Homemade slime is hot "do it yourself" trend right now, but it could also be putting your kids at risk.
PHOTOS: Girl says she was burned by homemade slime
One child in Massachusetts ended up with third-degree burns on her hands, and now, her mother is speaking out about the dangers.
For months, Siobhan Quinn thought she was winning the battle between electronics, social media and her 11- year-old daughter Kathleen.
"I thought it was great," she said. "I encouraged it, bought all the stuff, and then when they were gone, I bought more. She was being a little scientist...(Now), I feel terrible. I feel like the worst mother."
The fifth-grader was making homemade slime, just like seemingly everyone else at school. But last weekend, while at a sleepover, Kathleen woke up in the middle of the night in excruciating pain.
"It felt like really hot and tingly," Kathleen said.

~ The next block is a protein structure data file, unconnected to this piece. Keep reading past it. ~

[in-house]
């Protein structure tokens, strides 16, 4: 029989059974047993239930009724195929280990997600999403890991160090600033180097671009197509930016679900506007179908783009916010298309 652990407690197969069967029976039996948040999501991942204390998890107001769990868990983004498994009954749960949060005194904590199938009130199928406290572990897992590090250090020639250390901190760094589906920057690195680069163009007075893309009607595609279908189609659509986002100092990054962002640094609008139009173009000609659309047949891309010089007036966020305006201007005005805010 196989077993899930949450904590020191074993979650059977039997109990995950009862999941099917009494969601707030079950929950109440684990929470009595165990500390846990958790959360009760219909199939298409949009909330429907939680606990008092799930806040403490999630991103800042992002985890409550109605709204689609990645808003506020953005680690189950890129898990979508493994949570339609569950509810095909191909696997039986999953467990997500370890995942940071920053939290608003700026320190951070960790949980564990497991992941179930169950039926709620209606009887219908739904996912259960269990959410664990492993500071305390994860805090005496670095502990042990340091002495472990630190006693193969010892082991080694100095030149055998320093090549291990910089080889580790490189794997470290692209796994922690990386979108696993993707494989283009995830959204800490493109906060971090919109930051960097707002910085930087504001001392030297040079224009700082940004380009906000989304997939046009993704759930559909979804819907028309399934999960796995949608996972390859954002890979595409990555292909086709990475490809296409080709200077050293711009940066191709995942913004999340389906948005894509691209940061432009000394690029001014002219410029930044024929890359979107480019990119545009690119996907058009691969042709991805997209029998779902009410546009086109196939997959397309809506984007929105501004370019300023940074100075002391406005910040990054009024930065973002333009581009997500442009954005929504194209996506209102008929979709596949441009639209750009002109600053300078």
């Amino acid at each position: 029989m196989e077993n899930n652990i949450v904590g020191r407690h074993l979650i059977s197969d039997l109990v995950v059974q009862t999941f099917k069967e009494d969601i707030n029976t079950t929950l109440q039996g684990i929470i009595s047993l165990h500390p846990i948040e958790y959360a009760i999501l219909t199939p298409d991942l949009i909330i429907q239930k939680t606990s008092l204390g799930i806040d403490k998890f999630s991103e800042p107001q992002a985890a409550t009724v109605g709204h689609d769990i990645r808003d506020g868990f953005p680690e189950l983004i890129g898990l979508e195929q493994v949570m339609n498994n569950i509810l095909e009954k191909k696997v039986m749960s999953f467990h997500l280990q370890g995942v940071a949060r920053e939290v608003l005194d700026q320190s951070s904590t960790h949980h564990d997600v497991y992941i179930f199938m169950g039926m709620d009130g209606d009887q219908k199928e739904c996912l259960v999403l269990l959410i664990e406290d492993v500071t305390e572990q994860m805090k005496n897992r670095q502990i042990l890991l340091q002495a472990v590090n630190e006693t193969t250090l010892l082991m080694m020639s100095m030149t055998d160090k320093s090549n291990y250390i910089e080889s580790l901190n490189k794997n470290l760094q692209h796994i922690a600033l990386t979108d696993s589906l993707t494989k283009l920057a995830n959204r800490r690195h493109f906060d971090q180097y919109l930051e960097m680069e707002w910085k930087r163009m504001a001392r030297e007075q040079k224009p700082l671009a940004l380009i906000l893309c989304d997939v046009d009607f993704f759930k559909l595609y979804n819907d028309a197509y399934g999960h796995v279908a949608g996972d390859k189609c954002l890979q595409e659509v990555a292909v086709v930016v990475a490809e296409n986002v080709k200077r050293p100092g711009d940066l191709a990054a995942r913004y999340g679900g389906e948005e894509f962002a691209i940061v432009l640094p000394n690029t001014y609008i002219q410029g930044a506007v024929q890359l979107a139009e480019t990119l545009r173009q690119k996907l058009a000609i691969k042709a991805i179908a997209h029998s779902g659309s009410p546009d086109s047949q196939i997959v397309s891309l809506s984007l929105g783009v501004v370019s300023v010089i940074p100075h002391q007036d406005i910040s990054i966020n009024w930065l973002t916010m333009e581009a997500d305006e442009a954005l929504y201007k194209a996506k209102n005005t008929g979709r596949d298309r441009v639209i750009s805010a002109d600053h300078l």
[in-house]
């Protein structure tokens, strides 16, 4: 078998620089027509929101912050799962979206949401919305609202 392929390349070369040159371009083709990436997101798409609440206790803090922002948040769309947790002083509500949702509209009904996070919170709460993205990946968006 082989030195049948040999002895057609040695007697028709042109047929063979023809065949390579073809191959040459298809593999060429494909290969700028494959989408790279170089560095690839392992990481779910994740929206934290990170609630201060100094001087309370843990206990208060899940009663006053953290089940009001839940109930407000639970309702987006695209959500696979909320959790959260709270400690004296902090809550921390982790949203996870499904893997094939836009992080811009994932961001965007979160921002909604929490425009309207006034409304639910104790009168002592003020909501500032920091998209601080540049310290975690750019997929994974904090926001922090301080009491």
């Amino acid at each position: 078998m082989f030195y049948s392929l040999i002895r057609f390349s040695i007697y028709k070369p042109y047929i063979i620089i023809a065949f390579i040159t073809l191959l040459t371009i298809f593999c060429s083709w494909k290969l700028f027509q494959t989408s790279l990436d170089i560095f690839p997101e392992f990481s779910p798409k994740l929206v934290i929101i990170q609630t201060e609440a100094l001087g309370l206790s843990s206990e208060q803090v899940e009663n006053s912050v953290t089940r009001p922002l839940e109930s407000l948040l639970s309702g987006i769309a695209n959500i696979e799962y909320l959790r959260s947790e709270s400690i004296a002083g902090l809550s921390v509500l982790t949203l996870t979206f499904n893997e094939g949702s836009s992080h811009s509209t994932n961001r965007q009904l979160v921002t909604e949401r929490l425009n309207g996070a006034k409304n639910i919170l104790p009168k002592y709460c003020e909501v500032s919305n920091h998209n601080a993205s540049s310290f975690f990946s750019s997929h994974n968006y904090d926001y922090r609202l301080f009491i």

Mom Siobhan became instantly alarmed when Kathleen returned home the next day.
"She was crying in pain, 'my hands hurt, my hands hurt,'" Siobhan said. "When we looked at them, they were covered in blisters."
The Quinns took Kathleen to Southshore Hospital, where doctors determined the blisters were actually second- and third-degree burns, likely the result of prolonged exposure to borax one, of the main ingredients in homemade slime.
"You just have to really read the packages, know what you're mixing," Dr Megan Hannon said. "Because there are certain things in the home that are just dangerous."
Kathleen is recovering, but she's missed a week of school and sleeps with her hands in splints
It is a difficult lesson mom and daughter had to learn the hard way, but Siobhan hopes her story will resonate with other parents.
"I've had other mother say, 'Oh, we've made it a million times, it's fine, nothing happened to my child,'" she said. "We made it a million times, too, and nothing else happened."